The discovery of prime numbers isn’t always the type of news that makes headlines, but when the unique discovery is made in one the unlikeliest of places, like a small church located in the suburbs of Memphis, it is bound to make headlines in international news.
Church Computer Makes Huge Math Discovery
It was a dusty old church computer running a software in the background which stumbled upon one of the rarest prime numbers called Mersenne primes. The discovery marked the 50th and the biggest Mersenne prime number in the world with more than 23 million digits in it. But in order for a regular church computer to make such a massive discovery, someone must have installed the software in the first place.
It turns out that it was a FedEx financial manager named Jon Pace who brought the behemoth of a number to light. This math aficionado had been on a mission to find a Mersenne prime number for a long time and his efforts finally paid off after 14 years of searching. Pace says that there are hundreds of thousands of programmers and math-lovers around the world who are on a constant hunt to find the next biggest prime number with their state-of-the-art machinery.
The odds of his dusty old device making a discovery that others can only dream about making were astronomical, and hence he calls it a miracle – a miracle of modern science. The average rate of Mersenne discovery is very low – only one prime number every year – and the latest one discovered on January 3 by Pace broke the record of its predecessor by one million additional digits.
The Biggest Prime Number Has 23 Million Digits
The discovery of prime numbers isn’t a new phenomenon. Mathematicians have been finding these positive integers, which are only divisible by themselves and 1, since the 17th century when the term Mersenne prime was first coined by and named after a French theologian, Marin Mersenne. He initially made a list of 11 exponents ranging from 2 to 257 but as the technology progressed, it became easier and less time consuming for mathematicians to find bigger prime numbers. These numbers can be expressed by the formula 2n – 1 where n is a positive integer.
However, the formula does not work by plugging in just any integer and as the number ‘n’ gets bigger, the discovery of a Mersenne prime becomes rarer. For example, plugging in the number 2, which is the smallest Mersenne prime in the formula, will give the answer 3. But once the prime number reaches 257, which was the last exponent discovered by Marin Mersenne, the calculation goes beyond human brain capacity.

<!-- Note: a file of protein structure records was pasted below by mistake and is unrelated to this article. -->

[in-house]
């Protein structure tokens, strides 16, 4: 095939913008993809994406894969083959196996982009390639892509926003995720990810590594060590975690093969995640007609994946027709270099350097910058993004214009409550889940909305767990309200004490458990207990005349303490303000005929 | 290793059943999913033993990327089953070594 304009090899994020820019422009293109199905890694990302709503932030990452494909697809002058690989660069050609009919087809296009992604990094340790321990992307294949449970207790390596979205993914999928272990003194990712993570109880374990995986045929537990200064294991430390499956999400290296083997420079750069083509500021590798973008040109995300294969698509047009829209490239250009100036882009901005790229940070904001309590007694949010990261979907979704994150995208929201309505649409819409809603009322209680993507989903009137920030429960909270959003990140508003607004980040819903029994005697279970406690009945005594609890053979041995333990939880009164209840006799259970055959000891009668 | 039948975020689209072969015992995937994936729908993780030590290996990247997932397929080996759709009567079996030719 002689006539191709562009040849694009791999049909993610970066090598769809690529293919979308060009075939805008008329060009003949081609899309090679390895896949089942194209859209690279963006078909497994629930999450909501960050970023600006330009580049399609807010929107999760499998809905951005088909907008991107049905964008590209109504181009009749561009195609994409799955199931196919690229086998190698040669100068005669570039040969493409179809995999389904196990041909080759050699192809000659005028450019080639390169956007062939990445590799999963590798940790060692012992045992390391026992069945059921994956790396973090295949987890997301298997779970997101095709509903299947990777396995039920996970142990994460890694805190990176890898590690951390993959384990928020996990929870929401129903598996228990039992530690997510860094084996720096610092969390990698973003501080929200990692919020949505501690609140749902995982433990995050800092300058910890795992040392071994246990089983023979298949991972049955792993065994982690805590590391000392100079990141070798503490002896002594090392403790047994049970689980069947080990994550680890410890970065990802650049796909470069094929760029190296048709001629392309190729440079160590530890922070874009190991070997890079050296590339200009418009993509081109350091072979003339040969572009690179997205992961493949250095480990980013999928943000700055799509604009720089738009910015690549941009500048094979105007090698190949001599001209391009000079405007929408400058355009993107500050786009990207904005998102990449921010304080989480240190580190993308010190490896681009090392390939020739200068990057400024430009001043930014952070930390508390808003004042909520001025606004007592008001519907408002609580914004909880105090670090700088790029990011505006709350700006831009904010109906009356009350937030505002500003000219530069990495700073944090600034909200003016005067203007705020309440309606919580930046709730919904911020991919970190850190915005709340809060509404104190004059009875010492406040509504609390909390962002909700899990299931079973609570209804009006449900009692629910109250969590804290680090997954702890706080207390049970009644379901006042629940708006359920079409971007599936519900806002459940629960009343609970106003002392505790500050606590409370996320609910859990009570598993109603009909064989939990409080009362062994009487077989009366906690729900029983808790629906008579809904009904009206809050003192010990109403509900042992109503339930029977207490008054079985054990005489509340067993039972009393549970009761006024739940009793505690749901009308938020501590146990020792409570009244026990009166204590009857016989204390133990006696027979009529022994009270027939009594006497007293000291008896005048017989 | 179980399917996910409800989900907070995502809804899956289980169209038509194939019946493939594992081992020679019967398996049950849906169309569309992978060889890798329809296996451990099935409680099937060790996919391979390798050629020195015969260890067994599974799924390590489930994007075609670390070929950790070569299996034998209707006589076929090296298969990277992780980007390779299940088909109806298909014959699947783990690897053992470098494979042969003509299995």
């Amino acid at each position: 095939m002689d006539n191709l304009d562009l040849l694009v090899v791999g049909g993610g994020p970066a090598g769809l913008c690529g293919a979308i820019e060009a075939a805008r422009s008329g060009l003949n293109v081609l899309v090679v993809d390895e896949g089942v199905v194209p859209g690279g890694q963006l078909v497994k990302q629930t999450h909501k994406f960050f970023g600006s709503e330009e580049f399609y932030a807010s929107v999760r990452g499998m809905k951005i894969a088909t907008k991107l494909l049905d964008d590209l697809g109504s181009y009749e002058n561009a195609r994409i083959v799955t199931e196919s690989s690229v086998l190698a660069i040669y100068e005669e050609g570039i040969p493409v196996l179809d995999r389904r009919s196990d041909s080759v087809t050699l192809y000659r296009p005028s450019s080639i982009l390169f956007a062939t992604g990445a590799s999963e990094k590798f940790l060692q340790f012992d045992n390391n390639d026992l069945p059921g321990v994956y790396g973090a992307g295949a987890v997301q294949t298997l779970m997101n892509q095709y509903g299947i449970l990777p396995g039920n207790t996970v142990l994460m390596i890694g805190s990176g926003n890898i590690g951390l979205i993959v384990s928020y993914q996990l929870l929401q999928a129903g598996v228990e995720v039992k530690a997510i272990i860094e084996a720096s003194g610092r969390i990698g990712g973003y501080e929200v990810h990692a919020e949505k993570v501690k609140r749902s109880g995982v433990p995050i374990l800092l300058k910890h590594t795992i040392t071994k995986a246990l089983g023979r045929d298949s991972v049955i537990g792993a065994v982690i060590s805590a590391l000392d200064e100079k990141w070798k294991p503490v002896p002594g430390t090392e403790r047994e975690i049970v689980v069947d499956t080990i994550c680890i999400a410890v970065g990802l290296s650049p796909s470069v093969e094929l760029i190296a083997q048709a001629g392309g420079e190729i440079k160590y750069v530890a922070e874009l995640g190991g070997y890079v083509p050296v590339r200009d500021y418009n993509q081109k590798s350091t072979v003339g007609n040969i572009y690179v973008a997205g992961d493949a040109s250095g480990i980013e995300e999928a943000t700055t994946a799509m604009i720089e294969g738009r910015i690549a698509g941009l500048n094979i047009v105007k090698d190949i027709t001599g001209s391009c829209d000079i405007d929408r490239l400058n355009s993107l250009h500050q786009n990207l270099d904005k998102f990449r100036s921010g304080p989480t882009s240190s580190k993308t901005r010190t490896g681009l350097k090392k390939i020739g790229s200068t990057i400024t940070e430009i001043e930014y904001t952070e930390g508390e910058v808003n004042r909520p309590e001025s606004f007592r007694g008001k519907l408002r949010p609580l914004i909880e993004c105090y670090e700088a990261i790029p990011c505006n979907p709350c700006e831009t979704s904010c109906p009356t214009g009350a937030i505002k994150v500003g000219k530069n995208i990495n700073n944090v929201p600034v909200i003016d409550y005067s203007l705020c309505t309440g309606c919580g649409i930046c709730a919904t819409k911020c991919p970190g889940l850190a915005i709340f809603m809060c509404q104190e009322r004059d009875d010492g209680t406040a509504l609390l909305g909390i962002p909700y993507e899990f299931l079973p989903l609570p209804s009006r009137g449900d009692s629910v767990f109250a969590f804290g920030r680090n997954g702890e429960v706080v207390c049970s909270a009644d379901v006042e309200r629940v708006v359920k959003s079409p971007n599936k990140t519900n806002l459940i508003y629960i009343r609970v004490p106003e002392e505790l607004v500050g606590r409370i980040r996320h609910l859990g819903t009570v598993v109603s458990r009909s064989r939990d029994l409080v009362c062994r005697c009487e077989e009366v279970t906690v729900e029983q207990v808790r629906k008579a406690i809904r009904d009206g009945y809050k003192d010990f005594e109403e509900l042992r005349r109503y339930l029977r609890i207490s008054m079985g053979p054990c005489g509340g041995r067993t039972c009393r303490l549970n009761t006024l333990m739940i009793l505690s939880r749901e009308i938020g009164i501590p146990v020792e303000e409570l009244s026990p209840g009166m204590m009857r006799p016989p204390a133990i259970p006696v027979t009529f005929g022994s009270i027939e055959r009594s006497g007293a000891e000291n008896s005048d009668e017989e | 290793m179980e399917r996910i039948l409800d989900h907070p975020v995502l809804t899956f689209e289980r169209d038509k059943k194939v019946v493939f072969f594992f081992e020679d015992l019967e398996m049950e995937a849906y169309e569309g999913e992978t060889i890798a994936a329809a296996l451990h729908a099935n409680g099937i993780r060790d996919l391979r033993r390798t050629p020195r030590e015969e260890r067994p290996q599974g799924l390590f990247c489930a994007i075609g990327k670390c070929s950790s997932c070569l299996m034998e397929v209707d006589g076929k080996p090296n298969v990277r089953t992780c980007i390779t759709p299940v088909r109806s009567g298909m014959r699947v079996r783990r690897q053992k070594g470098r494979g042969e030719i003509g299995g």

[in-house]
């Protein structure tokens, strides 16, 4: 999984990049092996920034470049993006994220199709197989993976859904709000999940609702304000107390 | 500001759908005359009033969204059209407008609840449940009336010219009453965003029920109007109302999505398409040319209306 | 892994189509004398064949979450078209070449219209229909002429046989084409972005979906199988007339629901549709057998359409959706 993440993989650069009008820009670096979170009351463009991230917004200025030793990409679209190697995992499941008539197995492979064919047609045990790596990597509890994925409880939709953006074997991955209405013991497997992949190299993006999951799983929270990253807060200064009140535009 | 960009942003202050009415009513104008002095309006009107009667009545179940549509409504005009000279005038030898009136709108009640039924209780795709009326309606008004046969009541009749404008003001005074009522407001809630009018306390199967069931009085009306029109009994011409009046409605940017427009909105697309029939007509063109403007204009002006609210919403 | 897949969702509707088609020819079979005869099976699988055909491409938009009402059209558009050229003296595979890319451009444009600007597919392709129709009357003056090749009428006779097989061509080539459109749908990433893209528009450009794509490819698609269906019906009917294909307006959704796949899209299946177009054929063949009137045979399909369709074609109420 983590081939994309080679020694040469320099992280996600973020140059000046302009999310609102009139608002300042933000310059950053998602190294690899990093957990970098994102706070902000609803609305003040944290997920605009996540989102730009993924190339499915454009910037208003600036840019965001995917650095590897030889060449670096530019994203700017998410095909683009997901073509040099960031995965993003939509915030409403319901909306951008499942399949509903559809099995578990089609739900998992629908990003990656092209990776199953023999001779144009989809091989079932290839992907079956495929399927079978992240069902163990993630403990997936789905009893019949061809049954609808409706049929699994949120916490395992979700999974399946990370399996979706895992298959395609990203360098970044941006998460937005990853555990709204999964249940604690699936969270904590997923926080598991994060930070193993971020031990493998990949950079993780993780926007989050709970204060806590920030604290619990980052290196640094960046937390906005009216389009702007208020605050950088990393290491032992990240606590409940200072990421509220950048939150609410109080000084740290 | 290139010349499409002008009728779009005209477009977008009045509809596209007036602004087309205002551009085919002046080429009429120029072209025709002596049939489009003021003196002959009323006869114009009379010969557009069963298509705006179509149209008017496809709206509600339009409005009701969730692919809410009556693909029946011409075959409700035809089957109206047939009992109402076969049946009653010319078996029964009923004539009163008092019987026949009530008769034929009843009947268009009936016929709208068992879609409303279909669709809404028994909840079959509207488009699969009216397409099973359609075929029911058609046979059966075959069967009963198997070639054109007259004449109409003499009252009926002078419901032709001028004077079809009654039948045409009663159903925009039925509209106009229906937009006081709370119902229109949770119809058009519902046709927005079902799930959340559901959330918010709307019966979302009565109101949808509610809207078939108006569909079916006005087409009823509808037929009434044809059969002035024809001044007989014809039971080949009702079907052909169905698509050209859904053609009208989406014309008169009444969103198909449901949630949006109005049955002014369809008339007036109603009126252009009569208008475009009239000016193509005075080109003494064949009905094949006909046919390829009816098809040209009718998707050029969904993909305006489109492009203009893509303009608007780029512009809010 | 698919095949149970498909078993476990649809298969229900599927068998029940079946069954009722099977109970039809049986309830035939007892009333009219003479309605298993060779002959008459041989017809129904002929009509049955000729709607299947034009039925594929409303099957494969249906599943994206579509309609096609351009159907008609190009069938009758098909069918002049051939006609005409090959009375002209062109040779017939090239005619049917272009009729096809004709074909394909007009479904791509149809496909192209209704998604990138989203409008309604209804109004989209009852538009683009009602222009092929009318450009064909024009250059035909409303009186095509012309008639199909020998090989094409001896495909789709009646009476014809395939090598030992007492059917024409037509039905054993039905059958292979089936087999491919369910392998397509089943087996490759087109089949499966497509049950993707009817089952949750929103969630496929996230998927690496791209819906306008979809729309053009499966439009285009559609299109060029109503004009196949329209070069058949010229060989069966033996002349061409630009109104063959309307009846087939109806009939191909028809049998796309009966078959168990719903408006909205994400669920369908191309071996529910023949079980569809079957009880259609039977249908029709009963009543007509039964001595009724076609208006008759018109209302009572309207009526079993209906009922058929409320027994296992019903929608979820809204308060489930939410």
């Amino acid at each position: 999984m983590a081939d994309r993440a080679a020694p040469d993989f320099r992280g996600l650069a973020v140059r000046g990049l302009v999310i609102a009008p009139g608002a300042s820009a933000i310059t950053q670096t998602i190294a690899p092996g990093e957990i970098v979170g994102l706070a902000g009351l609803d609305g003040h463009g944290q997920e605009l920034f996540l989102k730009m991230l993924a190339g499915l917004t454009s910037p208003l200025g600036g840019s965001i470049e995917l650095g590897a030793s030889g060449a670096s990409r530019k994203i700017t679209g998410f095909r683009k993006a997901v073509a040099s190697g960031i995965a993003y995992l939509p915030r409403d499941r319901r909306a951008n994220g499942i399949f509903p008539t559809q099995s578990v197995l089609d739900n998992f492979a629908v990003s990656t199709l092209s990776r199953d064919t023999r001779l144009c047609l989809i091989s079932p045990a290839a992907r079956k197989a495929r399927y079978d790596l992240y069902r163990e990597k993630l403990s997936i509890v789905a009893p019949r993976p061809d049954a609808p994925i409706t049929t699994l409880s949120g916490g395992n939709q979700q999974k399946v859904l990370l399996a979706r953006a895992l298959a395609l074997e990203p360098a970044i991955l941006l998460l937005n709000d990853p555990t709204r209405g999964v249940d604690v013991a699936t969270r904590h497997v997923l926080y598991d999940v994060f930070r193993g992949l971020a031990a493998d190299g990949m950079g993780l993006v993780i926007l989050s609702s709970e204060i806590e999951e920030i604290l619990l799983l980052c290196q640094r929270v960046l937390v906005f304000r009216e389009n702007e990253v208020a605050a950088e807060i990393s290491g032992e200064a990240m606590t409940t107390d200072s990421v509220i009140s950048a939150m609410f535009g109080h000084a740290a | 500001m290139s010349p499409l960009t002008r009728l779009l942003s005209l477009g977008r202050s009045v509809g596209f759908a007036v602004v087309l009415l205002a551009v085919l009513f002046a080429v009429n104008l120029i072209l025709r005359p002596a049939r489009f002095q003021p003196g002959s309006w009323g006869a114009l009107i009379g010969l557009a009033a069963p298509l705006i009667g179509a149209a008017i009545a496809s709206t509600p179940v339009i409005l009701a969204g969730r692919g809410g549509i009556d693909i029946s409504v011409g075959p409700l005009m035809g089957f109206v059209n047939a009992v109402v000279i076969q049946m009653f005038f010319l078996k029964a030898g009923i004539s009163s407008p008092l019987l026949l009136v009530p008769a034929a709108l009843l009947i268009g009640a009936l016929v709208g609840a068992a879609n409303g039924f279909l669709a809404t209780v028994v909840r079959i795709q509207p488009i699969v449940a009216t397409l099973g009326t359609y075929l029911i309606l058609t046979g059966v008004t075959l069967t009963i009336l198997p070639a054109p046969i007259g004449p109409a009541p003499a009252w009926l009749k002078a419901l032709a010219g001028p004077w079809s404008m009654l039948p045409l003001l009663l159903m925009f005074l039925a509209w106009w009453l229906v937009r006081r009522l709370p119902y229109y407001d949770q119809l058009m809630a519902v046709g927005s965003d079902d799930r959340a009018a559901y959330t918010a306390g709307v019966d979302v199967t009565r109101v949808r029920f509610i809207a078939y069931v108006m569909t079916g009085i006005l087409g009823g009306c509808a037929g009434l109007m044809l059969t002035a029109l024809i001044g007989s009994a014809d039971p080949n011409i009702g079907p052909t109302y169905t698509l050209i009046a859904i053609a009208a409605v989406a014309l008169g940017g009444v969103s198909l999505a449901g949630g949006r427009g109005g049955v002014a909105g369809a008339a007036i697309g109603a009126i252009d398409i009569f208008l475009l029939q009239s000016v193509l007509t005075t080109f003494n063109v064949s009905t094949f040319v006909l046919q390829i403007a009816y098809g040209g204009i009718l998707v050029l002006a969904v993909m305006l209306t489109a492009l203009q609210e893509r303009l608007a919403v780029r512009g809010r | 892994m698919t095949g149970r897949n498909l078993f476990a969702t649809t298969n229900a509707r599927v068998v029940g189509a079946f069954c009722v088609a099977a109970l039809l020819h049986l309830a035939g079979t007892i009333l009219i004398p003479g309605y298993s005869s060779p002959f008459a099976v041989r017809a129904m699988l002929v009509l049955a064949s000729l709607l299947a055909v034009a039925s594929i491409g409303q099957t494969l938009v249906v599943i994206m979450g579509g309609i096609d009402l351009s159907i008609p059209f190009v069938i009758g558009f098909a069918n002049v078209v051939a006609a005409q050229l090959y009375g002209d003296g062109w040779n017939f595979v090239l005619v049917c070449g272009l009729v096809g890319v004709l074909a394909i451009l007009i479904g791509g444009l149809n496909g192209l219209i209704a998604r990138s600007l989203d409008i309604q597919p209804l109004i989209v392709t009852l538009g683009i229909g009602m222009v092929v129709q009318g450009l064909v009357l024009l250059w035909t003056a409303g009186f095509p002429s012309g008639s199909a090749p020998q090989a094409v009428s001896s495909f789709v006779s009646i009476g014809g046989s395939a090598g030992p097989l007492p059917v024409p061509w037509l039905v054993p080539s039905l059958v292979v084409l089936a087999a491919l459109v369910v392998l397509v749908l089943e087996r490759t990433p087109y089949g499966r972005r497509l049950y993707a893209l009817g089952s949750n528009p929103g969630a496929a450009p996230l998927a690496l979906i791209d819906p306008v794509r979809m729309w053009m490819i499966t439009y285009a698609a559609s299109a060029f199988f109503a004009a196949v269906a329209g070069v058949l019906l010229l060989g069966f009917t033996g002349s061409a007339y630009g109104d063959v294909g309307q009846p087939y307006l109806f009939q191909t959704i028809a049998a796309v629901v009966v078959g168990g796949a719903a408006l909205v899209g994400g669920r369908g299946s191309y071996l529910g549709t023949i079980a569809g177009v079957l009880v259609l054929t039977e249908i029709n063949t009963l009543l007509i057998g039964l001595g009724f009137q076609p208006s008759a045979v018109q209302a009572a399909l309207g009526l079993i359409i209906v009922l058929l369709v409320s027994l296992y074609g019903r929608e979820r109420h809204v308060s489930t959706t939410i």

$100,000 Cash Prize
But mathematicians are fascinated by these rare numbers and in order to keep hunting for them, there is an official search group called Great Internet Mersenne Prime Search which recruits volunteer hunters interested in discovering the next biggest prime number. Jon Pace is also a member of this search and signed up as a volunteer 14 years ago and set out on a quest for this big discovery which would eventually win him a prize of $100,000. In 2008, Pace came close to finding a Mersenne prime but a UCLA computer beat him to it.
Years went by and more prime number discoveries made headlines – making Pace wonder if he would ever be able to discover one himself. At first, he was running the software on his home computer until he eventually found a job as a network administrator at a local church in Germantown and started running the software of the church’s computer system.
Following in His Mentor’s Footsteps
Pace has an MBA in electrical engineering which is an extremely high level of education for the rural community that he was raised in. He said that his love for math was inspired by one of his high school teachers who loved prime numbers and gave his students challenging math problems as a way to challenge them, which eventually equipped him with the essential skill of problem-solving. Unfortunately, the math teacher passes away a few years ago and Pace didn’t get the opportunity to share his achievement with his mentor.
The prime number was discovered on December 26, and it was the founder of GIMPS project who announced the good news to Pace through an email saying that he was eligible for the enormous cash prize. His next big goal is to find a Mersenne prime with 100 million digits which could earn him a hefty prize of $150,000.